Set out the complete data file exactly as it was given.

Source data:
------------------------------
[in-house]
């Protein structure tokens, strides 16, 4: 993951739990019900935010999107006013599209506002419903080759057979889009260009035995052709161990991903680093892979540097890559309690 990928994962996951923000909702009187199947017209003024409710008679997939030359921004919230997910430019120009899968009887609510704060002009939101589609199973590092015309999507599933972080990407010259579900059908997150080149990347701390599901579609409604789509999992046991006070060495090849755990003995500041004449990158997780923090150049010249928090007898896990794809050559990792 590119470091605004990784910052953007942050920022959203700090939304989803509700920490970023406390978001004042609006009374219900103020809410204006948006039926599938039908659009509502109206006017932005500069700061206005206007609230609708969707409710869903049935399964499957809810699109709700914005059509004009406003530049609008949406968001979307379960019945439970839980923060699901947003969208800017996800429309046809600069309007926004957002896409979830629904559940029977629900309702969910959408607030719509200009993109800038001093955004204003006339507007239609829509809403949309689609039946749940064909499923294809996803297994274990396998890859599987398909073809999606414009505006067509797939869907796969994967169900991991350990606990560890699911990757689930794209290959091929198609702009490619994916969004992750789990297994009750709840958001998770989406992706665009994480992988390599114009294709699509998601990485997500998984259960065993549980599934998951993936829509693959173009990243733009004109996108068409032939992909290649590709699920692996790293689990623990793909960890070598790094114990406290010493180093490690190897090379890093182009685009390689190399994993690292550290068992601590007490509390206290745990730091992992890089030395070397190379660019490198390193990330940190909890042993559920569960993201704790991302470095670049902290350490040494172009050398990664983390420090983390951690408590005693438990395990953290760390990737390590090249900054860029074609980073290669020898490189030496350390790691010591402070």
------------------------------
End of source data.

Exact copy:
[in-house]
């Protein structure tokens, strides 16, 4: 993951739990019900935010999107006013599209506002419903080759057979889009260009035995052709161990991903680093892979540097890559309690 990928994962996951923000909702009187199947017209003024409710008679997939030359921004919230997910430019120009899968009887609510704060002009939101589609199973590092015309999507599933972080990407010259579900059908997150080149990347701390599901579609409604789509999992046991006070060495090849755990003995500041004449990158997780923090150049010249928090007898896990794809050559990792 590119470091605004990784910052953007942050920022959203700090939304989803509700920490970023406390978001004042609006009374219900103020809410204006948006039926599938039908659009509502109206006017932005500069700061206005206007609230609708969707409710869903049935399964499957809810699109709700914005059509004009406003530049609008949406968001979307379960019945439970839980923060699901947003969208800017996800429309046809600069309007926004957002896409979830629904559940029977629900309702969910959408607030719509200009993109800038001093955004204003006339507007239609829509809403949309689609039946749940064909499923294809996803297994274990396998890859599987398909073809999606414009505006067509797939869907796969994967169900991991350990606990560890699911990757689930794209290959091929198609702009490619994916969004992750789990297994009750709840958001998770989406992706665009994480992988390599114009294709699509998601990485997500998984259960065993549980599934998951993936829509693959173009990243733009004109996108068409032939992909290649590709699920692996790293689990623990793909960890070598790094114990406290010493180093490690190897090379890093182009685009390689190399994993690292550290068992601590007490509390206290745990730091992992890089030395070397190379660019490198390193990330940190909890042993559920569960993201704790991302470095670049902290350490040494172009050398990664983390420090983390951690408590005693438990395990953290760390990737390590090249900054860029074609980073290669020898490189030496350390790691010591402070």